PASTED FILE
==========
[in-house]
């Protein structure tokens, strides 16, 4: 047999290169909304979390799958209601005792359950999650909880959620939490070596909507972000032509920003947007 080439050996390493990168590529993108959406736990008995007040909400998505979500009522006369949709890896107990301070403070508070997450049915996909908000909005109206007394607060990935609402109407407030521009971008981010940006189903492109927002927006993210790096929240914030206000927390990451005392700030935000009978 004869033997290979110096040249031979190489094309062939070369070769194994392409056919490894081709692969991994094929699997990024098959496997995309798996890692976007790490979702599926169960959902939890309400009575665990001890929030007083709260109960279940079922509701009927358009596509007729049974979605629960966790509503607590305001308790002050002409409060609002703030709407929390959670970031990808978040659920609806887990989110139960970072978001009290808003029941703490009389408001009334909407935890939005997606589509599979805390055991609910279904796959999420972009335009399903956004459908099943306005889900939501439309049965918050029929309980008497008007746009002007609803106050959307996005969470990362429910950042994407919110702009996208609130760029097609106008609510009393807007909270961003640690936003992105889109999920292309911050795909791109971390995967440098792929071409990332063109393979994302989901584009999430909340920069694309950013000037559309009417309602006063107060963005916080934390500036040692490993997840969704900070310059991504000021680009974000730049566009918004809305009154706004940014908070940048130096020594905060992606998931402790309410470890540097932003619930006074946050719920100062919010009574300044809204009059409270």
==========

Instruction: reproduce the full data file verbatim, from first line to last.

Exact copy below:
[in-house]
């Protein structure tokens, strides 16, 4: 047999290169909304979390799958209601005792359950999650909880959620939490070596909507972000032509920003947007 080439050996390493990168590529993108959406736990008995007040909400998505979500009522006369949709890896107990301070403070508070997450049915996909908000909005109206007394607060990935609402109407407030521009971008981010940006189903492109927002927006993210790096929240914030206000927390990451005392700030935000009978 004869033997290979110096040249031979190489094309062939070369070769194994392409056919490894081709692969991994094929699997990024098959496997995309798996890692976007790490979702599926169960959902939890309400009575665990001890929030007083709260109960279940079922509701009927358009596509007729049974979605629960966790509503607590305001308790002050002409409060609002703030709407929390959670970031990808978040659920609806887990989110139960970072978001009290808003029941703490009389408001009334909407935890939005997606589509599979805390055991609910279904796959999420972009335009399903956004459908099943306005889900939501439309049965918050029929309980008497008007746009002007609803106050959307996005969470990362429910950042994407919110702009996208609130760029097609106008609510009393807007909270961003640690936003992105889109999920292309911050795909791109971390995967440098792929071409990332063109393979994302989901584009999430909340920069694309950013000037559309009417309602006063107060963005916080934390500036040692490993997840969704900070310059991504000021680009974000730049566009918004809305009154706004940014908070940048130096020594905060992606998931402790309410470890540097932003619930006074946050719920100062919010009574300044809204009059409270």